Jamelle Bouie

Jamelle Bouie is a staff writer at The American Prospect.

Recent Articles

Everything Remains Raw.

Is the tax deal a sign of new cooperation between the GOP and Barack Obama ? The short answer is no. And the longer answer? As long as Obama is president and Democrats control one chamber of Congress, the incentives that drove Republican behavior over the last two years remain in place. It's still the case that poor economic performance will harm Obama and the Democratic Party, and it's still the case that Republicans can force many concessions by holding the government hostage to their whim. Indeed, with the omnibus dead and START on life support, this lame-duck session is basically a trial run for the next two years, where Republicans kill anything potentially beneficial to Democrats. Republicans have little interest in working with Obama, but they do love tax cuts for the rich. And that's why the deal passed. The GOP is nothing but ideologically committed to lowering rates on high earners, and renewing the Bush tax cuts is the central item on its agenda. Hell, it's the only item on...

No Love for the 99ers.

Understandably, most of the chatter around the tax deal revolves around taxes. By contrast, the extension to unemployment benefits has mostly gone under the radar, with some enthusiasm from liberals and progressives. Well, as The Wall Street Journal suggests , liberals (myself included) might have made a mistake by not subjecting the extension to more scrutiny, since -- for all of its good -- it doesn't actually provide aid to anyone who's been out of work for more than 99 weeks: The number of people who have received their final payments from extended-benefits programs this year through the end of October — the most recent month for which data are available — is over one million, and that number has been steadily increasing. Separately, the Labor Department reported that nearly 10% of the unemployed in the third quarter of 2010 — more than one million people — had been out of a job and looking for work for about two years or more. Meanwhile, initial claims for unemployment have been...

Don't Call It a Comeback.

Now that the House has passed the president's tax deal, the story today -- it seems -- is how Obama has bounced back after a supposedly terrible year. Here is Politico : Yet for all that drama, President Barack Obama closed the most impressive sales job of his presidency a few minutes before the clock struck midnight on Thursday -- winning House approval of a broadly popular tax-cut and unemployment extension opposed by the extremes of both parties. If the past two years has been spent ramming though Obama’s ambitious and often unpopular policy agenda, whatever the cost, the past two weeks has been an exercise in salesmanship and compromise -- some would say capitulation -- unlike anything he’s pulled off as president. And Charles Krauthammer , writing in The Washington Post op-ed page: Remember the question after Election Day: Can Obama move to the center to win back the independents who had abandoned the party in November? And if so, how long would it take? Answer: Five weeks. An...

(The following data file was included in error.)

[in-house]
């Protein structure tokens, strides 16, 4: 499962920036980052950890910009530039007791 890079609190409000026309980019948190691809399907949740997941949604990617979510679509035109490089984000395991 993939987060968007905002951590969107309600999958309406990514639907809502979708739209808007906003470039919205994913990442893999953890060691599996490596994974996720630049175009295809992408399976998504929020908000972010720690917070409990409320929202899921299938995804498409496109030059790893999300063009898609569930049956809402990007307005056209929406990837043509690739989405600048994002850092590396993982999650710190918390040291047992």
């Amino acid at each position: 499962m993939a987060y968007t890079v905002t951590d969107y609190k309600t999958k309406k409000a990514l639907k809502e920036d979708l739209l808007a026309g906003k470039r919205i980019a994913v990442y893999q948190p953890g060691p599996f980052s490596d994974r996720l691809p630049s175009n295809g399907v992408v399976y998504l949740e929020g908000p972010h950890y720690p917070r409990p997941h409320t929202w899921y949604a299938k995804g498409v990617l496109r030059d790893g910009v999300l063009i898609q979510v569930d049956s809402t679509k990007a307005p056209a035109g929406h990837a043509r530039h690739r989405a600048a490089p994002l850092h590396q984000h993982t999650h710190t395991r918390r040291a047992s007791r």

Getting Over Earmarks

TAP talks to an earmark defender.

Minnesota Rep. Michele Bachmann during a rally in April.(AP/Jim Mone)
For Republicans, as well as some Democrats and the media, earmarks are a symbol of wasteful spending and harmful quid pro quo. Recently, Republican leaders agreed to place a moratorium on these spending requests, with support from the White House. Sean Kelly and Scott Frisch, political scientists at California State University, Channel Islands, have a friendlier view of earmarks. In their book Cheese Factories on the Moon , named after a quip from former Sen. Phil Gramm, they make the case that earmarks are important. TAP recently spoke with Kelly on the role these unfairly maligned tools play in American democracy. Earmarks are actually a fairly arcane subject. What inspired you to write a book about them, and more important, what inspired you to write a defense of them? Scott, who worked for the Treasury, [Office of Management and Budget], and for Frank Lautenberg back in the early 1990s, actually wrote his dissertation (later a book) on earmarks, doing then what is very common now...

Nightmares in Appointment-Land.

I have a column up today on the deep problems in the presidential appointments process and what it will take to solve them. Here is a lay of the land, for people unfamiliar with the subject: Progressives have been vocal about the Senate's obstruction of legislation and, recently, judicial nominees. But few people have noticed the Senate's obstruction of the executive branch and it's ability to function effectively. Indeed, at the 18-month mark of Obama 's presidency -- this summer -- more than 20 percent of executive-branch positions were unfilled. At the moment, there are 177 pending nominations. Some, like Sargeant's, have been filled by recess appointment. But the vast majority have been left to languish. This isn't new. Over the last two decades, the appointments process has become a wonky version of the beast with five heads; presidents are responsible for filling thousands of positions, nominees are forced to endure endless background checks and intense personal scrutiny, and...

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